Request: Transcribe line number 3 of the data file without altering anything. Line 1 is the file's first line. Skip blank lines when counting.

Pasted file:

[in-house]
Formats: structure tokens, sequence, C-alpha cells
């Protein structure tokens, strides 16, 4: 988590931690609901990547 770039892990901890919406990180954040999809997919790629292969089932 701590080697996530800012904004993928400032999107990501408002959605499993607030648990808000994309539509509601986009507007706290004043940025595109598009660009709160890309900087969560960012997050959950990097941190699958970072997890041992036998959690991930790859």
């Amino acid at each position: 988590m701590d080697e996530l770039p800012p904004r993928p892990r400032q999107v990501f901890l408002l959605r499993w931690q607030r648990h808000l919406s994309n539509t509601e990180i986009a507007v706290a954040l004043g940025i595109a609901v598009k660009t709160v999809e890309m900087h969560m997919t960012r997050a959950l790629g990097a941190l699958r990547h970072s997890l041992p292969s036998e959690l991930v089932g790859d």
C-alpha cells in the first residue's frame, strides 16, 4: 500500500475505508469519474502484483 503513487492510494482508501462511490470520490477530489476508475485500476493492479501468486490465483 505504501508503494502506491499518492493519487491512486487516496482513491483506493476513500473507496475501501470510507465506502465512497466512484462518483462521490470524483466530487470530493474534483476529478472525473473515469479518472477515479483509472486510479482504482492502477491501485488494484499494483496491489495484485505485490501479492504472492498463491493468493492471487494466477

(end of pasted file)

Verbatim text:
């Protein structure tokens, strides 16, 4: 988590931690609901990547 770039892990901890919406990180954040999809997919790629292969089932 701590080697996530800012904004993928400032999107990501408002959605499993607030648990808000994309539509509601986009507007706290004043940025595109598009660009709160890309900087969560960012997050959950990097941190699958970072997890041992036998959690991930790859």